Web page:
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detailed barracuda

Handicap

by Wilson

Being a Chicagoan, which encompasses anybody living within 50 miles of the Sears Tower, I easily can go on the odyssey of C2E2. It is a convention that you have to experience to really understand.  Unlike most con’s, it doesn’t focus on one aspect of the numerous ways we humans seek to entertain ourselves.  In fact, one may argue that most comic con’s have lost the point of being a comic con since movies and television have been so featured heavily.    C2E2 in turn is a comic and entertainment convention with everything from celebrities to tattooing. It is a geeks’ wet dream put on by Reed Pop with cosplay, games, books, and well, you’re online, do a web search to see all they offer.  I’ve accompanied my favorite geeks there and with the exception of this year’s C2E2, I have found I’ve wanted the con to last longer.

Sorry Reed Pop, but last year, you didn’t bring your best game.

One thing that Reed Pop has done every well in the convention business is taking care of their handicap/special medical need guests. I wish more conventions understood how even a little bit of help can go a long way to giving all of the people attending a great time.  Having a bum leg, I walk at times with a cane, and walking all day is torture so I rent a scooter to get around the floor. Before the convention, I follow the directions on the C2E2 website to get a medical badge for me plus one for a helper/companion.  The badges don’t give you first up, VIP type privileges, just small considerations that allow people with special needs to enjoy the convention.  We que up like everyone else, but in a different area, occasionally the area allows seating at times instead of standing or squatting on the floor; not everyone rents a scooter or is in a wheelchair.  We also are ushered to areas at panels that allow us to park next to our two footed cohorts.

The mindless people at the convention can be trying. I’ve found that at times I’m invisible unless I run into their heals or over their toes.   The populace of the con look at  me moving forward in my scooter as an invitation to step in front of me and stop. Yes, stop.  They stop right in front of a moving vehicle and expect me to be able to stop and not run into them.  If I was driving a car, they would never do that.  I once got cursed out by one guy who moved his toes under my scooter as I drove by.  The front tire had past but he put his toes under the scooter so the back tire ran him over.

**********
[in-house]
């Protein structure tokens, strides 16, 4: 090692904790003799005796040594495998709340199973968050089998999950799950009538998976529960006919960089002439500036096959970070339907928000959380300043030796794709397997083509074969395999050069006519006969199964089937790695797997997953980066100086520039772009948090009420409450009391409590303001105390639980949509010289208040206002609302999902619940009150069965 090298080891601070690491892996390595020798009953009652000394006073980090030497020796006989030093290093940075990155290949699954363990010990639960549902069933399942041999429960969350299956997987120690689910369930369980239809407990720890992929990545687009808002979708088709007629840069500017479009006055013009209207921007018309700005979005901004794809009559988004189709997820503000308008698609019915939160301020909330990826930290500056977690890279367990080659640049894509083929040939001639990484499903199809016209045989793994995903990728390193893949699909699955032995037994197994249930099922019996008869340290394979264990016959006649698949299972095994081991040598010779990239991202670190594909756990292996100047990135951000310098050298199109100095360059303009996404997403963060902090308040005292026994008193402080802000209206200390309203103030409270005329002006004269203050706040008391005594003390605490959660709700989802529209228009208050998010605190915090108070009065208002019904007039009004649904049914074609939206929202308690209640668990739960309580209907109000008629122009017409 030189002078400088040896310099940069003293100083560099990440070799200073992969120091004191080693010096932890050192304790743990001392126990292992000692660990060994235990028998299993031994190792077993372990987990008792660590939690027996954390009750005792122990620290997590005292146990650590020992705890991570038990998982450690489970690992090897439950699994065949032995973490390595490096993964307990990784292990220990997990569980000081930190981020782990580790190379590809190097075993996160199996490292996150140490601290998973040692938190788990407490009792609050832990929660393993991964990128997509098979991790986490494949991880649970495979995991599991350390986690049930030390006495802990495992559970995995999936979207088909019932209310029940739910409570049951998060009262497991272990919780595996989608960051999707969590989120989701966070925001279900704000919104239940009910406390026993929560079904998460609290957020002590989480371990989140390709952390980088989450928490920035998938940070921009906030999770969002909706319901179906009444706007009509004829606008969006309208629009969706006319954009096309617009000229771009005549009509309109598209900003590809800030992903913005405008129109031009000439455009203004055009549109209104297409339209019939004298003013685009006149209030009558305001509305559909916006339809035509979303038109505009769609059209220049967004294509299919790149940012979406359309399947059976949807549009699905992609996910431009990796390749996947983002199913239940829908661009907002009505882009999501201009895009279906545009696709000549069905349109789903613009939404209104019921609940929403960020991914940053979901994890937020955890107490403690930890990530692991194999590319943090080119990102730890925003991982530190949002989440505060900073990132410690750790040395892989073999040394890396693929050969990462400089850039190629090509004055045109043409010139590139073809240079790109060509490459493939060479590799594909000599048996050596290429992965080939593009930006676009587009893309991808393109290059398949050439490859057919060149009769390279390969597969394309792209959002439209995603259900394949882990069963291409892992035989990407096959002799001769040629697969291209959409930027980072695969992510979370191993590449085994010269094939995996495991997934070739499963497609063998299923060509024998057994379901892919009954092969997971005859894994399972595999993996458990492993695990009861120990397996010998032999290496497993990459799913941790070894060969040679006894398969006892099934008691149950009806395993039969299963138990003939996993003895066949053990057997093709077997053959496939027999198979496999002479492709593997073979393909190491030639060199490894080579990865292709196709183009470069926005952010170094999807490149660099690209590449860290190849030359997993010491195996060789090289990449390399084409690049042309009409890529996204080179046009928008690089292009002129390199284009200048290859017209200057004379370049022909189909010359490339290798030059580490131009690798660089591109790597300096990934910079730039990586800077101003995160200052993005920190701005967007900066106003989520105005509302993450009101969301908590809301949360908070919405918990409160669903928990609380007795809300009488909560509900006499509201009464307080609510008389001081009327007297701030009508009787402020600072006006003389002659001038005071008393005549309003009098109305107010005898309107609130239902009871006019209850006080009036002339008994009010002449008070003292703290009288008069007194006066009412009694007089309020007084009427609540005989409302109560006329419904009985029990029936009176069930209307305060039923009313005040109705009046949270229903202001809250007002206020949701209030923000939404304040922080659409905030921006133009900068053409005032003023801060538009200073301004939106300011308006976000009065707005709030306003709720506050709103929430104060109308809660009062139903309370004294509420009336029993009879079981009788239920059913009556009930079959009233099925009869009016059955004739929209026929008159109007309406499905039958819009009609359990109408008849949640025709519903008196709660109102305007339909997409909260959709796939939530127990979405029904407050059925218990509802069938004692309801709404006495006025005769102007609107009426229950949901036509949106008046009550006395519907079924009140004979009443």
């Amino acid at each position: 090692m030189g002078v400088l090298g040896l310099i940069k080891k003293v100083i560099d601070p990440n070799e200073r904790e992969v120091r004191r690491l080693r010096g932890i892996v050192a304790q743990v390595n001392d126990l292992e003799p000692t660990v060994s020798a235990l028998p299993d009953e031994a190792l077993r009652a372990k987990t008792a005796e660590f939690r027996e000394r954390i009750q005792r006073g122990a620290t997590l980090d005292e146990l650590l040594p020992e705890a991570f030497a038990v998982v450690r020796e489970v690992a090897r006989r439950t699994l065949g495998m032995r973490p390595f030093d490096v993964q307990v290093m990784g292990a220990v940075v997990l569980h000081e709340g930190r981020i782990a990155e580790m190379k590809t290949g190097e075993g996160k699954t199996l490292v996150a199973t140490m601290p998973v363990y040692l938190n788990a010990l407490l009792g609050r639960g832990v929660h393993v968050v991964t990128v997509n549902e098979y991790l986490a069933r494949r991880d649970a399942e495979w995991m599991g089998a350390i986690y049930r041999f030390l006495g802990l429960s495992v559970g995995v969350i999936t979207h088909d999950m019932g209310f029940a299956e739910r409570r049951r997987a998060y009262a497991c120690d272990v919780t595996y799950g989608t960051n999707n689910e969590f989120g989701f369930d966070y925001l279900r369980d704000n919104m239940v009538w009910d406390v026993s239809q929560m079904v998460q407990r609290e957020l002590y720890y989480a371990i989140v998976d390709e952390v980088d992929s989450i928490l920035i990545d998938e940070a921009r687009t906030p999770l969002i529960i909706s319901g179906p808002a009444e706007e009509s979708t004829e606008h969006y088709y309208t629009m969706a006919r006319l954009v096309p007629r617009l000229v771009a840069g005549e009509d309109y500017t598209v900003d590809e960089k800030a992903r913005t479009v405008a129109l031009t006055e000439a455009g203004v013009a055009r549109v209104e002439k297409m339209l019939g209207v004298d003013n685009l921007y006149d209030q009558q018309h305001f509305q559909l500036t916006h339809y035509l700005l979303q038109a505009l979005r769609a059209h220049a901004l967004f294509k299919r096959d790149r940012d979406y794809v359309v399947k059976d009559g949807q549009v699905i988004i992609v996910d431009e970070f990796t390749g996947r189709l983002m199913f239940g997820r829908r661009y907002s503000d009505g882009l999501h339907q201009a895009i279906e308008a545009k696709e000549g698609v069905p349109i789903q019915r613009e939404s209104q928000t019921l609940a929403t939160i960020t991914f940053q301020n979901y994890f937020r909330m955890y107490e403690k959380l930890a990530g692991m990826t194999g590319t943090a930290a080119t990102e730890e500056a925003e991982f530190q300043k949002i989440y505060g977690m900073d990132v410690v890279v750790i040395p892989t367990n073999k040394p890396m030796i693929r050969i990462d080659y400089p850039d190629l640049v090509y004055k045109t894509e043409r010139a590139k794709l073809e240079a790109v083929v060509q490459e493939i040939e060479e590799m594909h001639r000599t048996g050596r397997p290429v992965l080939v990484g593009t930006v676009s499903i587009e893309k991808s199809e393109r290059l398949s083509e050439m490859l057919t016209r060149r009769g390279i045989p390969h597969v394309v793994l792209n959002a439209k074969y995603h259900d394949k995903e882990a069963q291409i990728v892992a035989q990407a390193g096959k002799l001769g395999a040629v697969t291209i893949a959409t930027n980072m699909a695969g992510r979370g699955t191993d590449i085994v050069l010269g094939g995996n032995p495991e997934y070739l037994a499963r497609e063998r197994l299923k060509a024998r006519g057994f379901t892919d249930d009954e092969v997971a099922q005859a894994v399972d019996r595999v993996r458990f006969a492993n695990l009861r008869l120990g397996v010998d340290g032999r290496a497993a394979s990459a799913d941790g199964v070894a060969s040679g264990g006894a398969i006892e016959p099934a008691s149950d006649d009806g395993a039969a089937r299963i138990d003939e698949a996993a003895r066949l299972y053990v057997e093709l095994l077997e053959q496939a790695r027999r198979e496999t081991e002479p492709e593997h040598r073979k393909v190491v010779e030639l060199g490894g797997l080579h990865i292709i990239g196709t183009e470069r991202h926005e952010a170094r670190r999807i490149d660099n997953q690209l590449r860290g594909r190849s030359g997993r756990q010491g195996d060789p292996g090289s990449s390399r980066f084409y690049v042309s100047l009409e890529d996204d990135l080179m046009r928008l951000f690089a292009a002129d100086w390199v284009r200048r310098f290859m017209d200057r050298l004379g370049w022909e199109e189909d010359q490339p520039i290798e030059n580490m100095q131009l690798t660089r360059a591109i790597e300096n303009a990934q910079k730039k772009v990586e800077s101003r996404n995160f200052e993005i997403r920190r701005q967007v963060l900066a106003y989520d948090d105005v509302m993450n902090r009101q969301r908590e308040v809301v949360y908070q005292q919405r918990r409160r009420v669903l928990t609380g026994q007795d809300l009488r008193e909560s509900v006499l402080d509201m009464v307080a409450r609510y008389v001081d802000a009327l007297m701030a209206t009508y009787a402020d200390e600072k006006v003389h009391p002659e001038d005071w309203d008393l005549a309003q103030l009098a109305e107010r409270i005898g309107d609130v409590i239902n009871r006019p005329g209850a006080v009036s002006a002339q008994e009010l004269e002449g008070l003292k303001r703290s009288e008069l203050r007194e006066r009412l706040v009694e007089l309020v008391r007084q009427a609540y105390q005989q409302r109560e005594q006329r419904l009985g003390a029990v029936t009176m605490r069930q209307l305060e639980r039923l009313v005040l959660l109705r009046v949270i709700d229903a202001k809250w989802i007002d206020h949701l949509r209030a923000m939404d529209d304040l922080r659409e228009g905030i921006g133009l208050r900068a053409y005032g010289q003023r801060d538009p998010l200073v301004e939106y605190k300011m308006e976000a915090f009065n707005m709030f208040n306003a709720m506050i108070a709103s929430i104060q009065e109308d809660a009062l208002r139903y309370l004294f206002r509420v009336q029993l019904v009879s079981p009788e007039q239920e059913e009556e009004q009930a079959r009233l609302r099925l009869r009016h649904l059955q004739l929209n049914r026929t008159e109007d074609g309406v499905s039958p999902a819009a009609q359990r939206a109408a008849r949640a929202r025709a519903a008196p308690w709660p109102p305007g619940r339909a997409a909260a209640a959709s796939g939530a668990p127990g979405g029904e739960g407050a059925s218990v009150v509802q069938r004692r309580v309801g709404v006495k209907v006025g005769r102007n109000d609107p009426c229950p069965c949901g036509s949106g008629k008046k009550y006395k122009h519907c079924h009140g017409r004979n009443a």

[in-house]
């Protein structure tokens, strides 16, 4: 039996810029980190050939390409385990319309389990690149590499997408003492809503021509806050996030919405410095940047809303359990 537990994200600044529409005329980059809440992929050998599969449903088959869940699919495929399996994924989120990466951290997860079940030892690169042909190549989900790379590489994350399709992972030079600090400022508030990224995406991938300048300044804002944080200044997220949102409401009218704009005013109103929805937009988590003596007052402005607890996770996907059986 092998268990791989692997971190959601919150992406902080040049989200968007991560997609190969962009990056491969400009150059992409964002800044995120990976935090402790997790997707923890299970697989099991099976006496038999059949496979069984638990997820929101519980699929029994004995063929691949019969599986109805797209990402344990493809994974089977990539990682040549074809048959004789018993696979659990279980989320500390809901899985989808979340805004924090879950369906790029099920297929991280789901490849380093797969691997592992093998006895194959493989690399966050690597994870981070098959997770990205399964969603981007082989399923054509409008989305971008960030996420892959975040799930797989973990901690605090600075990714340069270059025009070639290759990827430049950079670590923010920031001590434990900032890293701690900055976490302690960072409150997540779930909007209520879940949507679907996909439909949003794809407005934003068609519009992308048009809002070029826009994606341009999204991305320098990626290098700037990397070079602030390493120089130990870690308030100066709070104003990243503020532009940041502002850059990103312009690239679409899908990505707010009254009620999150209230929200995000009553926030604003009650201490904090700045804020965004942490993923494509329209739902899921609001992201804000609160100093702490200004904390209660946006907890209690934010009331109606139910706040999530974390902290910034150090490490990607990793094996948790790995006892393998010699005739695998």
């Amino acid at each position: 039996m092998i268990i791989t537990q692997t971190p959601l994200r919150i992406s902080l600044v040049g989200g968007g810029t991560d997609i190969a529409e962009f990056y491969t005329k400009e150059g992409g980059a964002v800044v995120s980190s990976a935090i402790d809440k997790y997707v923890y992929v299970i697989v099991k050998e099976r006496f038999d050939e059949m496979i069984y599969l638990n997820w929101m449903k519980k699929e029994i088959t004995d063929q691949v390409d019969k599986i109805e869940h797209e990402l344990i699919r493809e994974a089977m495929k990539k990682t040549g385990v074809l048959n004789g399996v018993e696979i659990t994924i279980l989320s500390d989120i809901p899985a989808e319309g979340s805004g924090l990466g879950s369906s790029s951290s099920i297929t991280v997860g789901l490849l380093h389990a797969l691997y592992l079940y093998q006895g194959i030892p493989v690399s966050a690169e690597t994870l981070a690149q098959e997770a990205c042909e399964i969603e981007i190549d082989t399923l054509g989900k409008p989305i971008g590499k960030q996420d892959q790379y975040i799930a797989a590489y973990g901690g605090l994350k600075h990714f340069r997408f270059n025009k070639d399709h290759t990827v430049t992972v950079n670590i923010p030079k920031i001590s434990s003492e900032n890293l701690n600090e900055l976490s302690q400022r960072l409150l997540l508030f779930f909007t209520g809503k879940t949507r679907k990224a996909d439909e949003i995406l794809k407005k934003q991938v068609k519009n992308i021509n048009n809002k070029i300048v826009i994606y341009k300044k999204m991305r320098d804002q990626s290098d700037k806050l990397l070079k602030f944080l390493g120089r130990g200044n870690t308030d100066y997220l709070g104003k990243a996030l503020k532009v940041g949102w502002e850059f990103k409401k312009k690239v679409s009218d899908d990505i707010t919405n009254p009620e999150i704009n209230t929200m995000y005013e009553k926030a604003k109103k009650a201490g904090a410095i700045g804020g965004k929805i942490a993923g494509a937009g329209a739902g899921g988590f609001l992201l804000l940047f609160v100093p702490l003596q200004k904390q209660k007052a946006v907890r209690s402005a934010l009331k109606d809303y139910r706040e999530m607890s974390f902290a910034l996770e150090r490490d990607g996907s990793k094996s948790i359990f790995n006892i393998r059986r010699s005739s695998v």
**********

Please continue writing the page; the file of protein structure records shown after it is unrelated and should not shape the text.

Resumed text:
Oh and I just love it when I move to look at something at a booth and jackasses quickly move between me and what I am visibly moving to look at. These people also stay there for an eternity as I wait to look, not buying or talking to the people at the booth, just standing.   And what am I looking at the whole time they are looking at the booth?  Their butts.  Yes, when you spend a day in a scooter or a wheel chair, you spend it looking at jackasses asses.

I did find the view of asses to my advantage in 2015. At C2E2, couple of weeks after the Jason Momoa as Aquaman first peek was leaked out to the public, I was in artist alley with my beau.  Who do I see?  Jason Momoa, bent over, thumbing through an artist’s portfolio.  Yes.  I was eye level with that delicious butt.  Thanks to urban dictionary I know that the word barracuda has a very different meaning these days, but when I was a kid and Heart sang Barracuda, in my neighborhood it meant to bite a person on the ass through their jeans or pants hard enough to leave a mark.  All I could think and laugh in my head was “I could have given Aquaman a barracuda!” as I rode past.

So to Reed Pop, good job at helping special needs guests but step you game back up this coming year please and give us fans information on guests and panels earlier. Other conventions, look to C2E2 to help learn how to treat special needs guests.  Conventioneers, if you don’t want your toes run over, don’t put them in my way.  Please bear in mind that if you are having a hard time getting around a convention, a handicap person is having a much harder time than you are. I know I’m so very lucky that I can get up out of my scooter if needed, but not everyone can.  They are not at the con to look at your ass, but they may just bite it.